Perhaps saying 'most' contractors is misleading...and an assumption...but MANY sure fits the bill.
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Old 11-09-2008, 10:47 AM   #9
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I read this article earlier and could not find any reference as to who got what. My interpretation was no-one got much which led me to the conclusion that the lawyers made out like bandits on this one.

I was also puzzled as to why the contractor thought he was entitled to a cent.
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Old 11-09-2008, 11:19 AM   #10
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Hush money.
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Old 11-09-2008, 11:26 AM   #11
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Wild story. My impression is that the homeowner had control of the cash after the find, and that she spent or hid most of it. Her claim that the contractor snuck back in the house and stole $60,000 of the find is pretty weak. I think the contractor looks pretty good in this article.
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Old 11-09-2008, 11:34 AM   #12
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I think the contractor looks pretty good in this article.
I guess it depends on your view of extortion. I think the homeowner should have shot him and stuffed him back into the wall.

Ha
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Old 11-09-2008, 07:12 PM   #13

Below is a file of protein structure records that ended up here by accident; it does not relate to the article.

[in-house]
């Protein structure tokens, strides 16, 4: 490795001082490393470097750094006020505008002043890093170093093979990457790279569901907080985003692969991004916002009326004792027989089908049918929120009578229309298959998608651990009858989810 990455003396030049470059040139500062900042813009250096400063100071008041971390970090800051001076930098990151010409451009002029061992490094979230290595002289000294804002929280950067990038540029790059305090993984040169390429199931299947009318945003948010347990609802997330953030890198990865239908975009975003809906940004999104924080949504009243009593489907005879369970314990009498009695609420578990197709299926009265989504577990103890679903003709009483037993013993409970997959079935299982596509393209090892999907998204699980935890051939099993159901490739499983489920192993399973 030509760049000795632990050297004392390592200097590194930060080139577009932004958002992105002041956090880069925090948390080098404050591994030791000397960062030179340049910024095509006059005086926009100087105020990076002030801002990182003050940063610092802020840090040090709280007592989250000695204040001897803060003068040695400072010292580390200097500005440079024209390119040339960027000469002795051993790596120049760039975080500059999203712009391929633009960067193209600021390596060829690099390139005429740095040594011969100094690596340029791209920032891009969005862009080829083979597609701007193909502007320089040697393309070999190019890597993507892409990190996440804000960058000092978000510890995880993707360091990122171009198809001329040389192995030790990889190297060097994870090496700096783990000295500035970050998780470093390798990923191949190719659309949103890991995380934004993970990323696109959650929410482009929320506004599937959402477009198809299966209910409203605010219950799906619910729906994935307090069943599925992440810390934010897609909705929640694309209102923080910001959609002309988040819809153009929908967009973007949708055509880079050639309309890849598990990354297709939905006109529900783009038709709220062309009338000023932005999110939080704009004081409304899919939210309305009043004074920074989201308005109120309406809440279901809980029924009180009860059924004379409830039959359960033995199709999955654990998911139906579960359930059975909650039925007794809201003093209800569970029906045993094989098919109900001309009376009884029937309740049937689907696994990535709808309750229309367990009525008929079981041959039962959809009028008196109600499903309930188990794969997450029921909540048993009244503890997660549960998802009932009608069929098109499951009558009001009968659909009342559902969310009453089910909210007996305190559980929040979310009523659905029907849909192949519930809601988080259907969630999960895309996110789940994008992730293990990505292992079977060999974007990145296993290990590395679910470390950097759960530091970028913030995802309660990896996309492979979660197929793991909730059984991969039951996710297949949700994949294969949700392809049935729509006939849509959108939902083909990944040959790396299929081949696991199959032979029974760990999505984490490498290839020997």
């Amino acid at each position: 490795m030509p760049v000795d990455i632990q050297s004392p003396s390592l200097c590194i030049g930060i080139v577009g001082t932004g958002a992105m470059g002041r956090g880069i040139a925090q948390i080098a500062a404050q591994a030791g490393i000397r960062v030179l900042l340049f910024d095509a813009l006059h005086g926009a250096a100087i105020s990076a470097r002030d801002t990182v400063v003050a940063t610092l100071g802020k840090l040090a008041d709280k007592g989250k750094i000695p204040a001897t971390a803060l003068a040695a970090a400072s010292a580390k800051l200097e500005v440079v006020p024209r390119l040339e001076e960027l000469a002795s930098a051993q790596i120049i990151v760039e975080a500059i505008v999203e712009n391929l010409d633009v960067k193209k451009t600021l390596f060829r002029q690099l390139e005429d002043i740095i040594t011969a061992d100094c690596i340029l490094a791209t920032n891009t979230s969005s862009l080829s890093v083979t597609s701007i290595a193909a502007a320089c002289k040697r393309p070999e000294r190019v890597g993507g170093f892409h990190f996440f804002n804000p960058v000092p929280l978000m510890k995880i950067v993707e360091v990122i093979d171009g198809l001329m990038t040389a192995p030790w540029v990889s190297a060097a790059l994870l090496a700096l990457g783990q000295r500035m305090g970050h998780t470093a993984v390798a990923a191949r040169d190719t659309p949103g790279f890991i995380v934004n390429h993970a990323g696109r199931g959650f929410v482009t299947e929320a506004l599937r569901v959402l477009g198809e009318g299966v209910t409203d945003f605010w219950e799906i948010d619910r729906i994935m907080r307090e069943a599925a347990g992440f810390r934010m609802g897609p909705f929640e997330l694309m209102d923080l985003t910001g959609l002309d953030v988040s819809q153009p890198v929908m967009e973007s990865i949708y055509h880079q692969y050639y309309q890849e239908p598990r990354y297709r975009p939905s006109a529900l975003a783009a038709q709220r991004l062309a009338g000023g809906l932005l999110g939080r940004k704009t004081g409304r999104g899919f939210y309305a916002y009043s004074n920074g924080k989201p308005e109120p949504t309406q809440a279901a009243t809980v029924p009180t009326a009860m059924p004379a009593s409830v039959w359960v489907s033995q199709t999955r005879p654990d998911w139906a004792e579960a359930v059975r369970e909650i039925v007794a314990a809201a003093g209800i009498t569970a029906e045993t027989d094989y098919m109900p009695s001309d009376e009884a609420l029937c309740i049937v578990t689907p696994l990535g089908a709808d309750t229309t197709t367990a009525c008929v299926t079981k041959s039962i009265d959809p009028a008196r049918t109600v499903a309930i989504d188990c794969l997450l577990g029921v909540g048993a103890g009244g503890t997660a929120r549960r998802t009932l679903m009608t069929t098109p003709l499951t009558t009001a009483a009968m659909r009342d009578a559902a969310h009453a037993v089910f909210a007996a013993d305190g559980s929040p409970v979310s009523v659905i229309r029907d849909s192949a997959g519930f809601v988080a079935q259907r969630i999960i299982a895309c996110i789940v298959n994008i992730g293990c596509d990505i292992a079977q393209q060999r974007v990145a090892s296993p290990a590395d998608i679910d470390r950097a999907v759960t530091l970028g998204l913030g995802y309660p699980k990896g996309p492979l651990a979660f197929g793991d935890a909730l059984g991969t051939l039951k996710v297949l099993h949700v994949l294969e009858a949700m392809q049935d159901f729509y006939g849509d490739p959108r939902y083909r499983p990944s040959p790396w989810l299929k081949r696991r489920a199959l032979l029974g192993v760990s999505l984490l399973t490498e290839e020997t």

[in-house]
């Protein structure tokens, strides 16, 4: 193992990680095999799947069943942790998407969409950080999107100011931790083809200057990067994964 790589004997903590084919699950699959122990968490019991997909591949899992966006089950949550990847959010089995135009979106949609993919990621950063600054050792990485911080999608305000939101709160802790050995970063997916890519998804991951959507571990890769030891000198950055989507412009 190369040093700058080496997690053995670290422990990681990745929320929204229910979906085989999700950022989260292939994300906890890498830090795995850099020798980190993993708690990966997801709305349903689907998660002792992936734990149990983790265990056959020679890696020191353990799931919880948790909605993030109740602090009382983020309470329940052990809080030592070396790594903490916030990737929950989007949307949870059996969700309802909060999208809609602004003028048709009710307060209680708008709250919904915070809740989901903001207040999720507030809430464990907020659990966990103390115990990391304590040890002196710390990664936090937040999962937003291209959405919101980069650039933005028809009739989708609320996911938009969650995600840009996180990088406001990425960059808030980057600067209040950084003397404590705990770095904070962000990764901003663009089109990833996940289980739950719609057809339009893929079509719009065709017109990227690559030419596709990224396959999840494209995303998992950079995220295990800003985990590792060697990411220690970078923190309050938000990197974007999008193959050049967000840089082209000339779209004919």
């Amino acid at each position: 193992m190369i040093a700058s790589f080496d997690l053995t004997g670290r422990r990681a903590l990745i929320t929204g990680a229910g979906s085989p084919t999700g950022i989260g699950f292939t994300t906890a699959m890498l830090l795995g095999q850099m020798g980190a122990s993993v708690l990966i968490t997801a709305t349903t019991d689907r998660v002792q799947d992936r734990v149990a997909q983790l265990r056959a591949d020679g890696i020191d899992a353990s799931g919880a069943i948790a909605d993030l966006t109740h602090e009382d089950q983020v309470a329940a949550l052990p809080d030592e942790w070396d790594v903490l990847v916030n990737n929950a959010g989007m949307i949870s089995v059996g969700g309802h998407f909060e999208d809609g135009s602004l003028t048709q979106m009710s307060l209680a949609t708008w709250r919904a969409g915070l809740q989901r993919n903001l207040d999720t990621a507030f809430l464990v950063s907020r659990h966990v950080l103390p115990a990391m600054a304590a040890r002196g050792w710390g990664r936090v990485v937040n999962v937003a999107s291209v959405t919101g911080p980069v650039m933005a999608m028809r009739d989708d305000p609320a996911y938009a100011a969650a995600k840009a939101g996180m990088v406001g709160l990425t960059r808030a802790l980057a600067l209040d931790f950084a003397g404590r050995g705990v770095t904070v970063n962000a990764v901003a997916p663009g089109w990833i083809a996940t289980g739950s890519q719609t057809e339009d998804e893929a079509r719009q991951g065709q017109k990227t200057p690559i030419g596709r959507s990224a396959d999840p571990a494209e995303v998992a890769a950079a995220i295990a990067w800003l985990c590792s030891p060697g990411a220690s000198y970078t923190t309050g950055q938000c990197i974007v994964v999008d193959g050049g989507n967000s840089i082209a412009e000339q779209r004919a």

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I don't see why the contractor should be entitled to any of the money, since it was part of the property of the homeowner. :confused:

If she wanted to give him a reward for finding the money, fine (she offered him 10%, but he wanted 40%). Nor do I see why Dunne's descendants are entitled to any of the money.
Yeah, that's exactly what I thought when I read this story when it first came out back in December. I can't believe that the previous owner's descendants had any legal claim to the money, although I don't know what the law has to say about such things. Don't you get claim to everything on a property upon sale? Why would something stuffed into the walls not be entirely the property of the current owner?

Strange story that just illustrates once again how a large windfall of money can all too often result in a lot of heartache and trouble for the recipients (see lotteries, inheritances, sweepstakes, found money, etc.)
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Old 11-10-2008, 06:38 AM   #14
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You usually do not get mineral rights, drilling rights (for oil or gas) and you give up lots of easements. However, I had trouble seeing how the descendants had any claim UNLESS the will mentions some such asset like "all property at (address)". I am sure some attorney could work with that. Also the sales contract may have be a "contract for deed" which, until paid off, I guess could give the descendants some claim.

IMHO the Contractor was truthful (and maybe some would say a bit "dumb"). He sure did not "know his client". The owner really should have thought that one out a little better. Appears she got "mad" at the contractor and proceeded to "cut off her nose despite her face". Funny story however and a good look at one facet of human nature; found treasure impact.